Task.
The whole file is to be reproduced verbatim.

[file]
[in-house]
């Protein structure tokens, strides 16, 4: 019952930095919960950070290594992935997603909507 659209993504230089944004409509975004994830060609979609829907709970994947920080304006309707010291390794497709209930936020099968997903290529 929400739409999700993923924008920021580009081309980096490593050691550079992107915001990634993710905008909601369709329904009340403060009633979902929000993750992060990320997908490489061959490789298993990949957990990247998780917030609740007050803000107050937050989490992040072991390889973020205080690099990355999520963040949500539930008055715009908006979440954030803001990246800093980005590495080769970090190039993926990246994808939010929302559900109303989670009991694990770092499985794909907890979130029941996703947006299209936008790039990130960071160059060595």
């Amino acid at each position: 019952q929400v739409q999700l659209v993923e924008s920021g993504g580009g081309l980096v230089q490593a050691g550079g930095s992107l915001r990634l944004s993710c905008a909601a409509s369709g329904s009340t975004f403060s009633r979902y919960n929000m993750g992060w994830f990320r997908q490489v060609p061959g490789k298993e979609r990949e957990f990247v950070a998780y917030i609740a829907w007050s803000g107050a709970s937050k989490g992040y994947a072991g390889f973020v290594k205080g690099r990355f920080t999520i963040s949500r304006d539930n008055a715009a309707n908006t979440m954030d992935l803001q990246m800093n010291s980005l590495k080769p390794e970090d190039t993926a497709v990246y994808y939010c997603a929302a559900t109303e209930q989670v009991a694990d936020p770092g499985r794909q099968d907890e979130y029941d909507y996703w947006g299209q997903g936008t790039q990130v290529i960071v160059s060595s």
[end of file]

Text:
[in-house]
């Protein structure tokens, strides 16, 4: 019952930095919960950070290594992935997603909507 659209993504230089944004409509975004994830060609979609829907709970994947920080304006309707010291390794497709209930936020099968997903290529 929400739409999700993923924008920021580009081309980096490593050691550079992107915001990634993710905008909601369709329904009340403060009633979902929000993750992060990320997908490489061959490789298993990949957990990247998780917030609740007050803000107050937050989490992040072991390889973020205080690099990355999520963040949500539930008055715009908006979440954030803001990246800093980005590495080769970090190039993926990246994808939010929302559900109303989670009991694990770092499985794909907890979130029941996703947006299209936008790039990130960071160059060595």
């Amino acid at each position: 019952q929400v739409q999700l659209v993923e924008s920021g993504g580009g081309l980096v230089q490593a050691g550079g930095s992107l915001r990634l944004s993710c905008a909601a409509s369709g329904s009340t975004f403060s009633r979902y919960n929000m993750g992060w994830f990320r997908q490489v060609p061959g490789k298993e979609r990949e957990f990247v950070a998780y917030i609740a829907w007050s803000g107050a709970s937050k989490g992040y994947a072991g390889f973020v290594k205080g690099r990355f920080t999520i963040s949500r304006d539930n008055a715009a309707n908006t979440m954030d992935l803001q990246m800093n010291s980005l590495k080769p390794e970090d190039t993926a497709v990246y994808y939010c997603a929302a559900t109303e209930q989670v009991a694990d936020p770092g499985r794909q099968d907890e979130y029941d909507y996703w947006g299209q997903g936008t790039q990130v290529i960071v160059s060595s």